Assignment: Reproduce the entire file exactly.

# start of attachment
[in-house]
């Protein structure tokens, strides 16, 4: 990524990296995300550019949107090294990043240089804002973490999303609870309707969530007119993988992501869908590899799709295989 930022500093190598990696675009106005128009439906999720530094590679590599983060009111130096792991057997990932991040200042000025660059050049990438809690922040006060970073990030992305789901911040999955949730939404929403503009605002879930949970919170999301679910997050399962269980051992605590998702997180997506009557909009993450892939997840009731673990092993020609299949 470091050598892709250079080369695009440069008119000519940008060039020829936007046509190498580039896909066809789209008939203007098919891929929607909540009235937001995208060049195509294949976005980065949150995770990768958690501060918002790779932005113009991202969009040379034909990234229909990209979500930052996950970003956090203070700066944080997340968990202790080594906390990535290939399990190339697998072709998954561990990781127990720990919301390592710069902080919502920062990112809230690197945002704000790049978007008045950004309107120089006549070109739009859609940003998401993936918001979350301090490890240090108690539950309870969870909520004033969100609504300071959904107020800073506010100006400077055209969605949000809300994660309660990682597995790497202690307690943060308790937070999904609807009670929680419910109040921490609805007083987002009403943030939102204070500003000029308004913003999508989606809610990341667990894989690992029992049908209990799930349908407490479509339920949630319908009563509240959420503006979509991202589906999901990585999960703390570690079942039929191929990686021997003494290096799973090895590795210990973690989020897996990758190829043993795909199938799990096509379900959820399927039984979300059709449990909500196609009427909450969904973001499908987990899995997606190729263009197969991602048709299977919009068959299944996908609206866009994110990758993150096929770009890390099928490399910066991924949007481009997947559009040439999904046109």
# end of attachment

[in-house]
């Protein structure tokens, strides 16, 4: 990524990296995300550019949107090294990043240089804002973490999303609870309707969530007119993988992501869908590899799709295989 930022500093190598990696675009106005128009439906999720530094590679590599983060009111130096792991057997990932991040200042000025660059050049990438809690922040006060970073990030992305789901911040999955949730939404929403503009605002879930949970919170999301679910997050399962269980051992605590998702997180997506009557909009993450892939997840009731673990092993020609299949 470091050598892709250079080369695009440069008119000519940008060039020829936007046509190498580039896909066809789209008939203007098919891929929607909540009235937001995208060049195509294949976005980065949150995770990768958690501060918002790779932005113009991202969009040379034909990234229909990209979500930052996950970003956090203070700066944080997340968990202790080594906390990535290939399990190339697998072709998954561990990781127990720990919301390592710069902080919502920062990112809230690197945002704000790049978007008045950004309107120089006549070109739009859609940003998401993936918001979350301090490890240090108690539950309870969870909520004033969100609504300071959904107020800073506010100006400077055209969605949000809300994660309660990682597995790497202690307690943060308790937070999904609807009670929680419910109040921490609805007083987002009403943030939102204070500003000029308004913003999508989606809610990341667990894989690992029992049908209990799930349908407490479509339920949630319908009563509240959420503006979509991202589906999901990585999960703390570690079942039929191929990686021997003494290096799973090895590795210990973690989020897996990758190829043993795909199938799990096509379900959820399927039984979300059709449990909500196609009427909450969904973001499908987990899995997606190729263009197969991602048709299977919009068959299944996908609206866009994110990758993150096929770009890390099928490399910066991924949007481009997947559009040439999904046109």